Judgment Proof

What Is Judgment Proof?

Judgment proof is a description of a person who does not have enough assets for a creditor to seize when a court order requires debt repayment. A debtor who is broke and unemployed can be considered judgment proof, as can a debtor who only has certain legally protected types of assets or income.

Being judgment proof, also called “collection proof,” is not permanent. Judgments can be valid for many years, and creditors can continue to try to collect what the judgment allows long after they win a lawsuit against a delinquent borrower.

Key Takeaways

  • If a person is deemed judgment proof, it likely means that they have no assets and no job.
  • Creditors cannot seize the assets of someone who the court names judgment proof. 
  • Social security, disability, and unemployment benefits do not count as assets that can be taken by creditors.
  • Judgments are valid for many years and can be renewed if they expire.

Understanding Judgment Proof

In general, two criteria are used to identify a person as judgment proof. The first one is the absence of proper income. An individual who is unemployed or working a low-paying job that pays minimum wage and earns enough to barely survive may fit into this category.

The second is the absence of assets, such as bank accounts or real estate that can be used as collateral by creditors. Income earned from the government, including social security, unemployment benefits, and disability, is exempt from collection by creditor agencies.

When a person is deemed judgment proof, creditors are unable to collect any money they owe. This status is considered temporary until the individual is able to earn a proper income.

Most lawyers advise debtors not to respond to debt collectors if they believe they are judgment proof. This way, the company or agency responsible for recovering money owed on delinquent accounts receives a default judgment.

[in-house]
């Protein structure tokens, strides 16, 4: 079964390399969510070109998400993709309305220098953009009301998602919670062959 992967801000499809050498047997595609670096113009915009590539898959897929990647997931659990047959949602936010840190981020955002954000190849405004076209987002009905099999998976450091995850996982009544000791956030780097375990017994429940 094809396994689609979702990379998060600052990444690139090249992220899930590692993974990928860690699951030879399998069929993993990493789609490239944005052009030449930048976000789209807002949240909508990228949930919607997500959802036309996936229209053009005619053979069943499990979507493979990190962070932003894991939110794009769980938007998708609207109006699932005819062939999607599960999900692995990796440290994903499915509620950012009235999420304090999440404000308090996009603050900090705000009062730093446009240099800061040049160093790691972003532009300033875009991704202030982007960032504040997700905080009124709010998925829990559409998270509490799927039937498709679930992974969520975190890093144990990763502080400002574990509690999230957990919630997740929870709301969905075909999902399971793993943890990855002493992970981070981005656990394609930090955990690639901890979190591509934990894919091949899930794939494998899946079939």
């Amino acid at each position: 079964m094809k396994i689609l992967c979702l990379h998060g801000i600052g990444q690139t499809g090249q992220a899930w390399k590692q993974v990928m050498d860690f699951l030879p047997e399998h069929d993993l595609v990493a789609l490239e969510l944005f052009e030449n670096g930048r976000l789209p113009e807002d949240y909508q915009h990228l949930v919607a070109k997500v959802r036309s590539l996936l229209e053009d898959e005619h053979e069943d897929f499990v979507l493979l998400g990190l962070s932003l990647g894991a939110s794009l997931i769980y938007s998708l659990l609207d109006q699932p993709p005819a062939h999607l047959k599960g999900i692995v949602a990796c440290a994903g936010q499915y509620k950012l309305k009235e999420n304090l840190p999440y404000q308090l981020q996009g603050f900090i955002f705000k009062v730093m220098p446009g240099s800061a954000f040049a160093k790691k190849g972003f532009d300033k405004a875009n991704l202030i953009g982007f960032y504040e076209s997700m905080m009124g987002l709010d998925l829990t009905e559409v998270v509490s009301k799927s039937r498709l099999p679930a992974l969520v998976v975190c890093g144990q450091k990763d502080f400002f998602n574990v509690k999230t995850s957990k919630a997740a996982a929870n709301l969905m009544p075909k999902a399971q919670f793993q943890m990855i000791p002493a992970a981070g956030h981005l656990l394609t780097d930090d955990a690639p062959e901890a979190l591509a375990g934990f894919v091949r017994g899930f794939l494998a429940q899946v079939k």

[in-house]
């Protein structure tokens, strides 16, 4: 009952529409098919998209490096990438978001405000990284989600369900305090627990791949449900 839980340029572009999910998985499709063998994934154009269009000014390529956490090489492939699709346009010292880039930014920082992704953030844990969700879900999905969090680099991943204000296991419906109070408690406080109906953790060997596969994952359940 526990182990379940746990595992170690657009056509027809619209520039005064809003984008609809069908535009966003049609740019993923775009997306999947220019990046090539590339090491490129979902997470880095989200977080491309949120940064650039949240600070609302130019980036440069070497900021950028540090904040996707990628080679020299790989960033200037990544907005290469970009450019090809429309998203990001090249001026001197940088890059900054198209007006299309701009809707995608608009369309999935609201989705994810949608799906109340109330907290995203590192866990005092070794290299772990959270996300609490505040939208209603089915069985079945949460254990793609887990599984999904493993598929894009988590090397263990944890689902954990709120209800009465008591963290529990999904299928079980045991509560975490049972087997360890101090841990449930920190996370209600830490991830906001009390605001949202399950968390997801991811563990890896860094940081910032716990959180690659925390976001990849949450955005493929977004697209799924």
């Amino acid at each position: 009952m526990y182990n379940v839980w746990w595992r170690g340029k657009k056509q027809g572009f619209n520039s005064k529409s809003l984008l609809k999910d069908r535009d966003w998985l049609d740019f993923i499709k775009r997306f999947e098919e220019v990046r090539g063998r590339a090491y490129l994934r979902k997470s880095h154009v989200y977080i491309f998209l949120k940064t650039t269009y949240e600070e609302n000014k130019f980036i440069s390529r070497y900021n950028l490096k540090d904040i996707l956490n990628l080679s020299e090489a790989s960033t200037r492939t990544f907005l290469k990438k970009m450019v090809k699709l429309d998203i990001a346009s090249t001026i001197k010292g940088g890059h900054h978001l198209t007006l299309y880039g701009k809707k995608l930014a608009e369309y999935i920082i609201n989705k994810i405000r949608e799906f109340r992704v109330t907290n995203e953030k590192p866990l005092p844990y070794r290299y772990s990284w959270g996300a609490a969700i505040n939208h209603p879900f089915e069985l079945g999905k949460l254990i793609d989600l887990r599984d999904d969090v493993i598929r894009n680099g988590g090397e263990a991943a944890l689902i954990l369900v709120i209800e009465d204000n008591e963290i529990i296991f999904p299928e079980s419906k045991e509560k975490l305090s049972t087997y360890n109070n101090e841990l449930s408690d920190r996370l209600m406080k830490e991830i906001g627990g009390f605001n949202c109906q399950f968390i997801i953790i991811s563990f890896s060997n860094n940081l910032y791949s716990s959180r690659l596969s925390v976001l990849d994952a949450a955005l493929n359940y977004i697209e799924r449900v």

State laws determine the assets and amount of wages that cannot be collected despite a judgment.

Example of Judgement Proof

Suppose a person—call him Mike—becomes too sick to work and uses a credit card to pay his living expenses and medical bills for a year. He recovers from his illness and goes back to work, but he can’t afford to repay the debt he accumulated. The credit card company fails in its debt collection efforts, then sells Mike’s unpaid debt to a collection agency.

The collection agency contacts Mike repeatedly, but he doesn’t pay them anything; he’s struggling to hang onto his house, buy groceries, and keep the lights on. As a last resort, the collection agency sues Mike and obtains a judgment against him for the unpaid debt. The agency now has a court order requiring Mike to repay a sum the court has determined to be valid.

However, because Mike barely earns more than the minimum wage, his wages can’t be garnished, and because he lives in a state that protects his primary residence from creditors, the collection agency can’t place a lien on his house. Mike has no money in the bank, and he doesn’t own a car or any other assets that can be seized and sold to repay his debt. Mike is currently judgment proof.

If Mike’s financial circumstances improve next year and he starts earning significantly more, the collection agency might then be able to garnish a percentage of his wages to start recouping what it is owed. Because judgments can remain valid for a long time and be renewed once they expire, creditors may be able to collect on Mike's debt many years down the road.